Browse Prior Art Database

Thread Management with User-Independence from Dispatcher Implementation

IP.com Disclosure Number: IPCOM000122954D
Original Publication Date: 1998-Jan-01
Included in the Prior Art Database: 2005-Apr-04
Document File: 2 page(s) / 72K

Publishing Venue

IBM

Related People

Howland, MJ: AUTHOR [+2]

Abstract

Disclosed is a method for controlling asynchronously dispatched tasks (threads) with a local, slaved object.

This text was extracted from an ASCII text file.
This is the abbreviated version, containing approximately 52% of the total text.

Thread Management with User-Independence from Dispatcher Implementation

      Disclosed is a method for controlling asynchronously dispatched
tasks (threads) with a local, slaved object.

      The environment is one in which tasks must be created and
dispatched to an asynchronous task manager while maintaining some
level of control on the task.  Examples of the types of control the
caller may wish to implement include (but are not limited to):
  o  Returning the return code after task execution
  o  Returning any thrown exceptions during task execution
  o  Requesting that the user task be notified when task execution
      finishes
  o  Requesting that the task be canceled (if not already started)

      This level of control is complicated by the fact that the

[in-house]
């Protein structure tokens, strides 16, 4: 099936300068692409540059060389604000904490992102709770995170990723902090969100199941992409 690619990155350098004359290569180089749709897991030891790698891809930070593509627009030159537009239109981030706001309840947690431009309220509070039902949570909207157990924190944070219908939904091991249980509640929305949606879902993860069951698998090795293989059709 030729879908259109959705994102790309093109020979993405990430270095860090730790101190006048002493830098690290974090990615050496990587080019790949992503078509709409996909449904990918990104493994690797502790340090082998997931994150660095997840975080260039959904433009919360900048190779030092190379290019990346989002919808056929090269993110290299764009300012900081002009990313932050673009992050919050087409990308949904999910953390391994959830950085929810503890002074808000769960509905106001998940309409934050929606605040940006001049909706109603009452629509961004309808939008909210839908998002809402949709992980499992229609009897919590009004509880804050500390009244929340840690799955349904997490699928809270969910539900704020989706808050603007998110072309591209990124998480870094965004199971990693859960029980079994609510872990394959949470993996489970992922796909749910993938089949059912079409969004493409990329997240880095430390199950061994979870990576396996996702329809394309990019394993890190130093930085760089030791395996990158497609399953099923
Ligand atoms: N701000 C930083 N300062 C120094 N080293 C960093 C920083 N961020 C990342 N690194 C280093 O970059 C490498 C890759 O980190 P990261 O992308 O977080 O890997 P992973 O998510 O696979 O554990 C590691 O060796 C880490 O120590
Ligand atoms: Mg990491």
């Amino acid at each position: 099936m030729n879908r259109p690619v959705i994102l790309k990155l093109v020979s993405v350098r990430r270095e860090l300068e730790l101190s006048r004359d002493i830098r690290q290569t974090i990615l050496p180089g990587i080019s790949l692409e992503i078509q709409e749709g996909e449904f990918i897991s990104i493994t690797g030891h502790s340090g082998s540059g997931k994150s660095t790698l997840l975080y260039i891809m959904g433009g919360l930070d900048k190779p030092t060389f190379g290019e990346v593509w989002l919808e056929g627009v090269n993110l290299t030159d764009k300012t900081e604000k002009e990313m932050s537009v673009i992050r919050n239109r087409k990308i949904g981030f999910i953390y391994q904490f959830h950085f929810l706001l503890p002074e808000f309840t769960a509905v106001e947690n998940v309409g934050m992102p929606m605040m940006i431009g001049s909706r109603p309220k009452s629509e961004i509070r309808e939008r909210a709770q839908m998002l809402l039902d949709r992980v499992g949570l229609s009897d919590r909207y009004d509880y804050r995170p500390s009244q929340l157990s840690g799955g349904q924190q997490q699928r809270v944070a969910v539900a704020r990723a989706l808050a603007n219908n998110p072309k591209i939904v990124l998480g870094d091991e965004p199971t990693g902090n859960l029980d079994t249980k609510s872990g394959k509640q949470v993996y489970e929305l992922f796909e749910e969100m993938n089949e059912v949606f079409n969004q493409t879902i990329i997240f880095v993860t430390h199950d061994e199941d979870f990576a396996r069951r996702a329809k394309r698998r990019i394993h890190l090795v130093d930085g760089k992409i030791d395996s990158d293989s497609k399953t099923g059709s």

object representing the task has been dispatched (and possibly queued
for execution later) in a task manager.  To overcome this problem, a
handle object is created and slaved to the object representing the
task.  The handle object represents the caller's view of the unit of
work and provides methods allowing the caller to interface with the
dispatcher.  The Figure shows the sequence of events leading to the
creation of a handle object.

      A user task (100) invokes a static method (A) on the specific
type of task to be created (200).  The call accepts a function
pointer/argument pair and return (B) a handle object (101).  All
communication between the calling user task (100) and the newly
created object representing the actual task (200) is done via the
handle (101).  In the Figure, communications with the task under
dispatch control is shown by arrows:  C, D and I.  It should be noted
that the actual ta...